Blood Clot Alert: The Hidden Risk for IBD Patients on Steroid Therapy

Inflammatory bowel disease (IBD) is a severe inflammation of the digestive tract that not only causes discomfort but also increases your odds of developing a dangerous blood clot. What’s more alarming is that some of the medications prescribed for IBD can further raise your blood clot risk.

IBD encompasses various conditions, including ulcerative colitis and Crohn’s disease. If you’re grappling with IBD and your healthcare provider administers corticosteroid therapy, research from the University of Michigan reveals that your chances of experiencing a venous thromboembolism (a blood clot in a deep vein) increases by five times. This type of clot can ultimately lead to a life-threatening pulmonary embolism, which is a severe blockage in one of the arteries connected to the lungs.

Safer Alternatives Exist

Fortunately, there are safer alternative therapies for IBD out there. One such option is biologics — treatments designed specifically to reduce the inflammation leading to IBD. Biologics are considered not only effective but also safer than corticosteroid therapy.

Peter D.R. Higgins, a researcher at the University of Michigan, explains that corticosteroid use, “either alone or in combination with biologics, substantially increases the rate of venous thromboembolic events. This was strikingly different from the patients who were on biologics alone, who had a significantly lower rate of events.” He further emphasizes that venous thromboembolism is common in individuals with IBD and can result in significant morbidity, increased death, and high rates of recurrent blood clots.

The team of scientists from Michigan conducted an analysis involving over 15,000 IBD patients who underwent treatment with corticosteroids alone or a combination of both biologics and corticosteroids. The results showed that the combination therapy with corticosteroids and biologics presented nearly the same risk as corticosteroids alone. This outcome validates the conclusion that corticosteroids increase the likelihood of venous thromboembolism.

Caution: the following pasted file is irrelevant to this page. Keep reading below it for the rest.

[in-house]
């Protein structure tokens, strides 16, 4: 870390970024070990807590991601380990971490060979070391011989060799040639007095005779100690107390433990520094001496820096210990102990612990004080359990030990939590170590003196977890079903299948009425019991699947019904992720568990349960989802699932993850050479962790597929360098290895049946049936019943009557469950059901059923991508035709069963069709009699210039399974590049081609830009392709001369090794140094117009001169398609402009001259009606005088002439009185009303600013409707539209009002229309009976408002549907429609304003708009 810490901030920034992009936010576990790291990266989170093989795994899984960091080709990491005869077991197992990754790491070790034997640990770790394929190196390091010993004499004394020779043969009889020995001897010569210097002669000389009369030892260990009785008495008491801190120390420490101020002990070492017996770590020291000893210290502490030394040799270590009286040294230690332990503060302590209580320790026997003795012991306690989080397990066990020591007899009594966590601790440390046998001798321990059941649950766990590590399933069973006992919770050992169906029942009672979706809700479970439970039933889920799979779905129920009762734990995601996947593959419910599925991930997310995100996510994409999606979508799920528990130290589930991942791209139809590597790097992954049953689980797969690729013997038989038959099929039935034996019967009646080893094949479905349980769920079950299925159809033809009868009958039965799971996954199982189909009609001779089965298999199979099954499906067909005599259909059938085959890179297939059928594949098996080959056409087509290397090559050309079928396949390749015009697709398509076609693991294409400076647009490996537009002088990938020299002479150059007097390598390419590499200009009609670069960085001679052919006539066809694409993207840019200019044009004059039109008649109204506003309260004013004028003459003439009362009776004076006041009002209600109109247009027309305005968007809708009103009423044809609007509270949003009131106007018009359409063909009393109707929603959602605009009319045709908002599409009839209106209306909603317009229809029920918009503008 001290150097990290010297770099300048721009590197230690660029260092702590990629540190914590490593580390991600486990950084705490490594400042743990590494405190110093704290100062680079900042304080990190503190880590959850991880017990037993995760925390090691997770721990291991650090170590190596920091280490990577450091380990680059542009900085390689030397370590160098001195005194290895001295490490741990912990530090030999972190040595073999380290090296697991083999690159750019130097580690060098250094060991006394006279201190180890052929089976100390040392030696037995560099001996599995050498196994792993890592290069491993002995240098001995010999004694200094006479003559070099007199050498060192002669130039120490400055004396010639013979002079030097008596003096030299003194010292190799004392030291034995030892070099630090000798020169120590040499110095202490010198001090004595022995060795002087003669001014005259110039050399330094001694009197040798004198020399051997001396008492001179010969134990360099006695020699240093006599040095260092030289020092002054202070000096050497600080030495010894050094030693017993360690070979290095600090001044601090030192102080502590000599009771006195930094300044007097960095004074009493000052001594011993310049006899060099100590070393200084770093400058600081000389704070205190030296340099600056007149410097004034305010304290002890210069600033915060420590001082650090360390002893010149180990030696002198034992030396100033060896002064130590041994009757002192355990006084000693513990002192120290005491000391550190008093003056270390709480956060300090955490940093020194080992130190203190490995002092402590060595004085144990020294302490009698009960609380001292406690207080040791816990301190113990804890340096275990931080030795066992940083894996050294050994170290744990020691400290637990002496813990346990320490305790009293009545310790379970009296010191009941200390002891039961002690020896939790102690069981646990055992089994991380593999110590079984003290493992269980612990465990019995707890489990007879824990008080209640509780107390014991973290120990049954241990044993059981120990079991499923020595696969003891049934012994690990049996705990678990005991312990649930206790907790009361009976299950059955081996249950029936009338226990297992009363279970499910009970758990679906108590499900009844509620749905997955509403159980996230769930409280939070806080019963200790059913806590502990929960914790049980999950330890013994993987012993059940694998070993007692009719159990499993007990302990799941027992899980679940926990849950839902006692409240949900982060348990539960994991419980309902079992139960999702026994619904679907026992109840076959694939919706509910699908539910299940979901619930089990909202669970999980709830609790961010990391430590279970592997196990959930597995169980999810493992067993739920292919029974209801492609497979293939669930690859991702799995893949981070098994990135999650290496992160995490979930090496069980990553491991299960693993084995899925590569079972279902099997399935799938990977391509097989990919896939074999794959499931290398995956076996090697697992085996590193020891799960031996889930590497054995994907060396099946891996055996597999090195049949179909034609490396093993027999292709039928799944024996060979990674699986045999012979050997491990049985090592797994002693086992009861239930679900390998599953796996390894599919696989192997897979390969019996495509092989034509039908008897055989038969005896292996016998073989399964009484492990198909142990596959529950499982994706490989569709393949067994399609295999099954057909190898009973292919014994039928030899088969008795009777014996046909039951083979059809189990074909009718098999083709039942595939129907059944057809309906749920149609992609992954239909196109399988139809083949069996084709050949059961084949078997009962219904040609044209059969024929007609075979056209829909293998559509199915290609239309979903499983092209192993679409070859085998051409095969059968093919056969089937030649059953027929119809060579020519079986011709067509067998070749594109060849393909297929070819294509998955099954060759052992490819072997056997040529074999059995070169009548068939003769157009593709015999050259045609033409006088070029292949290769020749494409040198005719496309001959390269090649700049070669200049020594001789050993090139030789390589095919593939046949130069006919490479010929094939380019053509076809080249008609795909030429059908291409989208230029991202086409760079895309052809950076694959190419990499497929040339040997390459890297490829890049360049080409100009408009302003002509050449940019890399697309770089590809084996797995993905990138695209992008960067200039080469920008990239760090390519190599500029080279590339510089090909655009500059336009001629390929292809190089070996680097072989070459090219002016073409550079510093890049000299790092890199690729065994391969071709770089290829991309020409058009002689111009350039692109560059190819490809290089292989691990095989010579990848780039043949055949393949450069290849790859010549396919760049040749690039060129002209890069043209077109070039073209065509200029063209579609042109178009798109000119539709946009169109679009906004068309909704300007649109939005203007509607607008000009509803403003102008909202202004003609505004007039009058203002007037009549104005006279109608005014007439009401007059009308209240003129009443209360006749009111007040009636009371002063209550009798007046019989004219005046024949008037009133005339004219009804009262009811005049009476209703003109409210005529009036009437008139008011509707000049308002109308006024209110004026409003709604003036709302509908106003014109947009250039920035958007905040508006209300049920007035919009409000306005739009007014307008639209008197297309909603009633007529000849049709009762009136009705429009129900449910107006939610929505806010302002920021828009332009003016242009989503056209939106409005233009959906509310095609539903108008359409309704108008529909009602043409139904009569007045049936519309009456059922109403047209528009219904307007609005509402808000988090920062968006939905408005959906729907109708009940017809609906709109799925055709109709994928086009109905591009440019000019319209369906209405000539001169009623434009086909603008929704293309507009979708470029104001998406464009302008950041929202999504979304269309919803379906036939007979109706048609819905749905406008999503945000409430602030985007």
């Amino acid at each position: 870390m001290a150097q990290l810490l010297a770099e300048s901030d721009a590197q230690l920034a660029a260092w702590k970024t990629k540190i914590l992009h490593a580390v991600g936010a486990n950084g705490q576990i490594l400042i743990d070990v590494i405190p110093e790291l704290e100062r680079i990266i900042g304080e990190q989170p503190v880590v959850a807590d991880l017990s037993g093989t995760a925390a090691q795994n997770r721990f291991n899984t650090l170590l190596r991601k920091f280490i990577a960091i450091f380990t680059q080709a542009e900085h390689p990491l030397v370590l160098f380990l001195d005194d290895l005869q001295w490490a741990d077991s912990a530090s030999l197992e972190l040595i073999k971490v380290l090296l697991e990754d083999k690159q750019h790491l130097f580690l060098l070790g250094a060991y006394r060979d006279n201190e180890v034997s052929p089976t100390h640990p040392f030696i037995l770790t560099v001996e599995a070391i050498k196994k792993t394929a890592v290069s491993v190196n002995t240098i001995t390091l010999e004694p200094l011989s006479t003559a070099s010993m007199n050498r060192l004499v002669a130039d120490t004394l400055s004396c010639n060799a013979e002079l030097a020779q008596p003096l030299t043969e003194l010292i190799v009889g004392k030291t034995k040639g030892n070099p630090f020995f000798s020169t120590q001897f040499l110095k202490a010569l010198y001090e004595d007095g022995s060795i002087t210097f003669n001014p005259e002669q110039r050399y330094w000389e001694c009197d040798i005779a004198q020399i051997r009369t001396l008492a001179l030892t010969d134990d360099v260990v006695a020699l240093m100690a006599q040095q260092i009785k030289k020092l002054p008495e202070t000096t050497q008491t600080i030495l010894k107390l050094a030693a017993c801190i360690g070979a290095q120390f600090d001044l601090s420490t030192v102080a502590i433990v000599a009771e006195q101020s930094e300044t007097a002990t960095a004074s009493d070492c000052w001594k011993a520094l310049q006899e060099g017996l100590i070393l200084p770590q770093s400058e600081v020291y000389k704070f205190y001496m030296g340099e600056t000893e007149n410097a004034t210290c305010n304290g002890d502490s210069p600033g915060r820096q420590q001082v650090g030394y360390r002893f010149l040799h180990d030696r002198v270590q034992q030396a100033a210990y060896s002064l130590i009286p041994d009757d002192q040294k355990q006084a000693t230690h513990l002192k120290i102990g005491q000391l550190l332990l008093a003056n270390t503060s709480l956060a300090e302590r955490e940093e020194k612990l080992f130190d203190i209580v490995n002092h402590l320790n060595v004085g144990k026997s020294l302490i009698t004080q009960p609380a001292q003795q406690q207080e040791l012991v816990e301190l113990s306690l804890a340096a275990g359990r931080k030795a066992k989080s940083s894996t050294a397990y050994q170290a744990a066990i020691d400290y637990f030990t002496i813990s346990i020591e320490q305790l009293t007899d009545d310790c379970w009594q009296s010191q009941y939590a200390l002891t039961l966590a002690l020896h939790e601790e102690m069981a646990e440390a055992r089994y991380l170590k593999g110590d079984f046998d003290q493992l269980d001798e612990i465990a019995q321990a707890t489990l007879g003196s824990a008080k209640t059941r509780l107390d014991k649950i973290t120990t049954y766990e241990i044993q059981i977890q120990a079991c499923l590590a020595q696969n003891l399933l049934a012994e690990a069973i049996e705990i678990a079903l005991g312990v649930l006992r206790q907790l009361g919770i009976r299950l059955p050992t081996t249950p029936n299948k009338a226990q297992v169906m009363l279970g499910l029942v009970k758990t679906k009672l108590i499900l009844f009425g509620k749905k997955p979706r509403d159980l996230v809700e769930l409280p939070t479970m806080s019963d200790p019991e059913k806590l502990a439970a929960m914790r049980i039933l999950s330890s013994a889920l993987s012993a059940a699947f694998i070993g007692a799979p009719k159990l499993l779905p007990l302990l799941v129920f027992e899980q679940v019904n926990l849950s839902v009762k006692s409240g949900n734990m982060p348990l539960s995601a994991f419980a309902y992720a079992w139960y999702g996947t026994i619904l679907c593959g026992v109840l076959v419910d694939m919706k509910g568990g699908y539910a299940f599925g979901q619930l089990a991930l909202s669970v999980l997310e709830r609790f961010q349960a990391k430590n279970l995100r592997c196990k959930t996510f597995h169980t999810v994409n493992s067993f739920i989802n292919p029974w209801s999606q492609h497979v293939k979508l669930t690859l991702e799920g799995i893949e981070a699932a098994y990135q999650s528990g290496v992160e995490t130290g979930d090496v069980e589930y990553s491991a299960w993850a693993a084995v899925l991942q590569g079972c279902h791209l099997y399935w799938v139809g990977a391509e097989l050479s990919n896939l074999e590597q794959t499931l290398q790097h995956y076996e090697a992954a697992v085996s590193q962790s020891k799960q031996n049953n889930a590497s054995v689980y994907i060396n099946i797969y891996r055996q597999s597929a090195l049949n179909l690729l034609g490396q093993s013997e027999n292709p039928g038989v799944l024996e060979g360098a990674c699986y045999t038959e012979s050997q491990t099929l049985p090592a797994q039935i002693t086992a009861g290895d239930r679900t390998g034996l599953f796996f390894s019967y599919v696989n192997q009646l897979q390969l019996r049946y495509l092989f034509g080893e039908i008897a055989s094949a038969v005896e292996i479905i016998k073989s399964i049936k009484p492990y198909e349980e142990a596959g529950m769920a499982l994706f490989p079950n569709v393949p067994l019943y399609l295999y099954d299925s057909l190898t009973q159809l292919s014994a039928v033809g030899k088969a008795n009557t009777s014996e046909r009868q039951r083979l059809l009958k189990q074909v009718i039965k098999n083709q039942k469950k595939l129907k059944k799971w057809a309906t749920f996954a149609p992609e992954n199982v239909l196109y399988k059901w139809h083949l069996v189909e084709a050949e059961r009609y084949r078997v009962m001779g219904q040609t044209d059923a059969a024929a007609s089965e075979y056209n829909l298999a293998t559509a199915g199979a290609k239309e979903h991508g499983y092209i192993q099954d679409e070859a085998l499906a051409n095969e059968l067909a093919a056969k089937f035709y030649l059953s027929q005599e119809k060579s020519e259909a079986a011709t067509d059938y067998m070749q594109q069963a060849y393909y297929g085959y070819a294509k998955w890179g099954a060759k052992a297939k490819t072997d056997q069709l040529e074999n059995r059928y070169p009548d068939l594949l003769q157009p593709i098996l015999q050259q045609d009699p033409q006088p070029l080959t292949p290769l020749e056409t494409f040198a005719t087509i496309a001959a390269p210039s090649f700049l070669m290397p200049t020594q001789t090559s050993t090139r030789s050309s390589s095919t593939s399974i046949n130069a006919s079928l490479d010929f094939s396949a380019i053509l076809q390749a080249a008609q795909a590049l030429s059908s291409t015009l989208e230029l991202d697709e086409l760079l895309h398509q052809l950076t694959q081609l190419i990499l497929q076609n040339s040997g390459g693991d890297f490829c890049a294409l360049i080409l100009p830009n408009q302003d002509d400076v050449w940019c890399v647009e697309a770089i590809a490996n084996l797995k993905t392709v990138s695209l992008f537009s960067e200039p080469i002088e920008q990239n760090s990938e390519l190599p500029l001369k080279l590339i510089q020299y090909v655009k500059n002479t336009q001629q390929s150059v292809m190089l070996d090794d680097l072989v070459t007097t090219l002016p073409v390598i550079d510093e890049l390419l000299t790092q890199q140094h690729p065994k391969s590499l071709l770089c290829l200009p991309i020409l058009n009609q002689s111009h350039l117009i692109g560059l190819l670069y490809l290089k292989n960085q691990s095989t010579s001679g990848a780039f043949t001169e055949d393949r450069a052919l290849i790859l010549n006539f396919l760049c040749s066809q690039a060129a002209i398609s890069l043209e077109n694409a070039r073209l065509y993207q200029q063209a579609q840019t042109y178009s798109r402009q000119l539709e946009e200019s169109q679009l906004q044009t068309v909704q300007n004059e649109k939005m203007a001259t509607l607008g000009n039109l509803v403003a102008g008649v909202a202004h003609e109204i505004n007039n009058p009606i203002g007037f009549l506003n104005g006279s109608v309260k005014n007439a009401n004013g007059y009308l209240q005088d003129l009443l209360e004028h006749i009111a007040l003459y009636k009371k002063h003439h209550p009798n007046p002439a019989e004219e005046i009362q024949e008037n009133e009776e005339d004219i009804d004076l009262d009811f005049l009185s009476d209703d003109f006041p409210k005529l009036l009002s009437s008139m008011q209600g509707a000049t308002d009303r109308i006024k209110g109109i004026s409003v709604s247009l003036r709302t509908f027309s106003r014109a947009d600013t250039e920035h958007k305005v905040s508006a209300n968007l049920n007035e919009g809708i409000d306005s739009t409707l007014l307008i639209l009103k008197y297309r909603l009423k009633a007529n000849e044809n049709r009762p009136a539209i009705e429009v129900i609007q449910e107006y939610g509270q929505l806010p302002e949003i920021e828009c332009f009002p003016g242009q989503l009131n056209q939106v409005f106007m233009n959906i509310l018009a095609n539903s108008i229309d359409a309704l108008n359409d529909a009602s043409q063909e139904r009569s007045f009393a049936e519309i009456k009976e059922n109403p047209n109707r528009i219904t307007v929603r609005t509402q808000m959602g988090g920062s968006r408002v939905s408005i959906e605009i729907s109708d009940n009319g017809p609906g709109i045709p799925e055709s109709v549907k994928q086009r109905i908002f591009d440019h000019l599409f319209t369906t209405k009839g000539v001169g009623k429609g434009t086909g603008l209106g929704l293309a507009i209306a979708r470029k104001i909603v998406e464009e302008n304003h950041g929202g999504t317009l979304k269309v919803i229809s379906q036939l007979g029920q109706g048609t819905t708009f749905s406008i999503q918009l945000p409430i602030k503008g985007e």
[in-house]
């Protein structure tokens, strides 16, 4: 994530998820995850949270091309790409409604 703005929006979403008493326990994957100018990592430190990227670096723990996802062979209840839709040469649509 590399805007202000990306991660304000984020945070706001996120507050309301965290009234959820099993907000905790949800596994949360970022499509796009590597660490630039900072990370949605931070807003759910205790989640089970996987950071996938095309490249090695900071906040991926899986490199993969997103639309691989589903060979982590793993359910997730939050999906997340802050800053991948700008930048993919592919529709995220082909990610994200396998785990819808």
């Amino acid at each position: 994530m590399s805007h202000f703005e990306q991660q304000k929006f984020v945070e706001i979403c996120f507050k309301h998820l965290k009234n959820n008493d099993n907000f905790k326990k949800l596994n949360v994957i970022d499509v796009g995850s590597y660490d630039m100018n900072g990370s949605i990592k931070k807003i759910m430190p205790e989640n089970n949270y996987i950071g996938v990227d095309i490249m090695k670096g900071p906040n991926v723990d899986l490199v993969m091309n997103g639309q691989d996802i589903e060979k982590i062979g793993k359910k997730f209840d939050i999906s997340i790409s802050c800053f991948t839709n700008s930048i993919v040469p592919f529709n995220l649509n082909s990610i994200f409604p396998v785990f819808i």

Symptoms of IBD and Blood Clots

Symptoms of IBD can vary among individuals and can range from mild to severe. Some common signs of IBD include abdominal pain, diarrhea, bloody stool, and fatigue. At times, symptoms may flare up and then disappear entirely. It’s essential to consult with a healthcare professional if you suspect you have IBD. Together, you can discuss your diagnosis and the most suitable treatment plan.

Warning signs of blood clots include pain, swelling, and stiffness in the affected area, usually the leg. Because blood clots can become so dangerous, it’s crucial to seek immediate medical care if any of these indicators are present alongside IBD symptoms.

Prevention and Risk Reduction

While there are treatments available to successfully manage IBD, a combination of lifestyle changes and medications is often the best course of action to prevent complications. Incorporating a healthy diet, regular exercise, stress reduction, and sufficient sleep can go a long way in maintaining overall well-being and reducing the risk of blood clots. In addition, opting for biologic treatments over corticosteroid therapy can further safeguard against blood clot formation.

The Key Takeaway

If you or someone you know is living with IBD, it’s crucial to be aware of the risks associated with certain treatments, specifically corticosteroid therapy. Blood clots can be life-threatening, so staying informed and discussing alternative treatments like biologics can ensure that you receive the safest and most effective care. Embrace a healthy, balanced lifestyle to maintain your overall health and reduce the risk of complications related to IBD.